Ancient Animal Art Snapped Up

  • LONDON, United Kingdom
  • /
  • May 14, 2010

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A Collector’s Menagerie: Animal Sculpture from the Ancient World is an exhibition presented by Rupert Wace Ancient Art in London through May 28.

Within hours of the opening of the exhibition A Collector’s Menagerie: Animal Sculpture from the Ancient World, Rupert Wace Ancient Art had sold twenty-three of the eighty-seven works, including two crocodiles, to eager collectors.  (This represents 26.5% by number and 42.6% by value).

The exhibition, which is taking place at the Sladmore Gallery, 57 Jermyn Street, St. James’s, London SW1, opened to the public Wednesday (12 May) and will close on Friday 28 May 2010.

The collection of animal sculpture spanning over three millennia encompasses cultures from old Europe, the Classical world, ancient Egypt, the Near East and the Steppes civilisations of western China and illustrates the important role played by birds and animals in all these cultures.  This was particularly true in ancient Egypt and one of the first pieces to sell was an impressive bronze and wood sculpture of the sacred ibis, the avian manifestation of the ancient god Thoth, 715-332 BC, (asking price £120,000). 

Among other fine Egyptian pieces sold was an elegant example of perhaps the archetypal image of Egyptian animal art, a sleek and stately seated bronze cat, the animal manifestation associated with Bastet, an ancient goddess worshipped at Per-Bastet (Bubastis) in the Nile Delta.  Dating from 715-332 BC, this proud and inscrutable feline was acquired by a Swiss collector (asking price £75,000).  Sales also included a bronze statuette of an Apis bull, the double on earth of the creator god Ptah, 715-332 BC, to an American institution (asking price £65,000); a rare bronze crocodile, 332-30 BC (asking price £26,000); a bronze Horus falcon, 664-525 BC (asking price £35,000) and a gold amulet in the form of a vulture, c.1000-300 BC (asking price £18,000).  An early 4th century BC Phrygian, East Greek, terracotta relief of a bull being attacked by lions, an extraordinary and dramatic piece, was another early sale (asking price of £60,000).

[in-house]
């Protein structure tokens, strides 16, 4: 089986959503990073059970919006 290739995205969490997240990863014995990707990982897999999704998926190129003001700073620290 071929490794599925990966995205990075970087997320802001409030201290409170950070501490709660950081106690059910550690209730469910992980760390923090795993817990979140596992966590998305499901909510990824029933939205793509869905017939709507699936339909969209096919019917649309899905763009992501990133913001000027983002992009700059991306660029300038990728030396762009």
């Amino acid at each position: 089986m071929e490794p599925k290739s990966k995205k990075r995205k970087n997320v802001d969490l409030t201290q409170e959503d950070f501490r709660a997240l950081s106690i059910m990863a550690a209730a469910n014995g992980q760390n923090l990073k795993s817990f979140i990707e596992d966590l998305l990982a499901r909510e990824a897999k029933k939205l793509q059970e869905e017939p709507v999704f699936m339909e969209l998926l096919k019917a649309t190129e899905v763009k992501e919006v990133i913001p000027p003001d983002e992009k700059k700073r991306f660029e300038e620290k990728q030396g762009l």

The exhibition offers ancient jewellery, which can still be worn today, such as delightful Gallo-Roman bronze fibulae (brooches) inlaid with enamel, 2nd-3rd century, several of which sold immediately for prices ranging from £850 to £4,200 including depictions of a running hound, a bounding hare, a boar and a horse.  Collectors also acquired a Roman silver and inlaid gold fibula of a hippocamp from the same period (asking price £4,200), a Roman silver fibula of a fly or cicada, 4th-5th century AD, (asking price £28,000), and a charming Roman amethyst pendant in the form of a cockerel wrapped in a gold band, 2nd-3rd century AD, (asking price £9,500).

Rupert Wace, who has been dealing in antiquities for over 30 years, is delighted that these ancient and beautiful pieces still strike a chord with collectors today.


Sue Bond Public Relations
T: +44 (0) 1359 271085 F: +44 (0) 1359 271934


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